Safety and efficacy of peramivir for influenza treatment
Authors Hata A, Akashi-Ueda R, Takamatsu K, Matsumura T
Received 20 May 2014
Accepted for publication 11 July 2014
Published 24 October 2014 Volume 2014:8 Pages 2017—2038
Checked for plagiarism Yes
Review by Single anonymous peer review
Peer reviewer comments 2
Atsuko Hata,1,2 Ryoko Akashi-Ueda,1 Kazufumi Takamatsu,3 Takuro Matsumura2
1Department of Pediatrics, 2Department of Infectious Diseases, 3Respiratory Disease Center, Division of Respiratory Medicine, Kitano Hospital, The Tazuke Kofukai Medical Research Institute, Osaka, Japan
Objective: This report presents a review of the efficacy and safety of peramivir, a neuraminidase inhibitor that was granted Emergency Use Authorization by the US Food and Drug Administration (FDA) from October 23, 2009 to June 23, 2010 during the 2009 H1N1 pandemic.
Methods: Literature was accessed via PubMed (January 2000–April 2014) using several search terms: peramivir; BCX-1812; RWJ 270201; H1N1, influenza; antivirals; and neuraminidase inhibitors. The peramivir manufacturers, Shionogi and Co Ltd and BioCryst Pharmaceuticals, were contacted to obtain unpublished data and information presented at recent scientific meetings. Information was obtained from the Centers for Disease Control and Prevention (CDC) and from US FDA websites. English-language and Japanese-language reports in the literature were reviewed and selected based on relevance, along with information from the CDC, US FDA, and the drug manufacturers.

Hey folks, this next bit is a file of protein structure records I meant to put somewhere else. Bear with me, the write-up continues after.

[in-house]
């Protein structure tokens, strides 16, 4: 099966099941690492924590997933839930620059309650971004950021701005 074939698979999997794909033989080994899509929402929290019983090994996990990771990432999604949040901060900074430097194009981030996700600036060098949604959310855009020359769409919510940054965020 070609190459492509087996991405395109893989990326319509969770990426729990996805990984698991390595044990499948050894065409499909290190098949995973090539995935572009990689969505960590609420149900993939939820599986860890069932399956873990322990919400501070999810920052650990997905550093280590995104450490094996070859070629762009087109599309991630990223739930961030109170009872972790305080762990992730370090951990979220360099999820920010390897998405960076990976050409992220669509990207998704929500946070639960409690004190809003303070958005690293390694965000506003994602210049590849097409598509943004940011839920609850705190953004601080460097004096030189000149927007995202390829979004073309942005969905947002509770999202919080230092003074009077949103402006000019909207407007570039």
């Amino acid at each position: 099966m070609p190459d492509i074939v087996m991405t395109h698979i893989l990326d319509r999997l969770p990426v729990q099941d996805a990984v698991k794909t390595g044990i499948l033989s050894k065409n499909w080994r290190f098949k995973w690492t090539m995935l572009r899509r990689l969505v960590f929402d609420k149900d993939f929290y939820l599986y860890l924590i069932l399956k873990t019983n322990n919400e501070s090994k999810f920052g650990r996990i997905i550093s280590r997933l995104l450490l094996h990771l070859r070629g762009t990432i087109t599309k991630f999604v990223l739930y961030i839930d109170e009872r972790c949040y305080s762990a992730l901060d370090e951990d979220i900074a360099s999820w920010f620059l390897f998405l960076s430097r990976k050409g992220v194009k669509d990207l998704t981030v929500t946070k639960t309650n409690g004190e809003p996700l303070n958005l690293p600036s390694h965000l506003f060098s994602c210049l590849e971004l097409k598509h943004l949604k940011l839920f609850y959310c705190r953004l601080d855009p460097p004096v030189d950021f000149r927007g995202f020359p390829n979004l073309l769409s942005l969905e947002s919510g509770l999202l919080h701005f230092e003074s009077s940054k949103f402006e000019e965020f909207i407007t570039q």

Results: We obtained eleven clinical trial reports of intravenous peramivir, two of which described comparisons with oseltamivir. Seven of nine other recently reported published studies was a dose–response study. Clinical reports of critically ill patients and pediatric patients infected with pandemic H1N1 described that early treatment significantly decreased mortality. Peramivir administered at 300 mg once daily in adult patients with influenza significantly reduces the time to alleviation of symptoms or fever compared to placebo. It is likely to be as effective as other neuraminidase inhibitors.
Conclusion: Although peramivir shows efficacy for the treatment of seasonal and pH1N1 influenza, it has not received US FDA approval. Peramivir is used safely and efficiently in hospitalized adult and pediatric patients with suspected or laboratory-confirmed influenza. Peramivir might be a beneficial alternative antiviral treatment for many patients, including those unable to receive inhaled or oral neuraminidase inhibitors, or those requiring nonintravenous drug delivery.
Keywords: neuraminidase inhibitor, pandemic, pH1N1, avian flu, antiviral therapy, drug resistance
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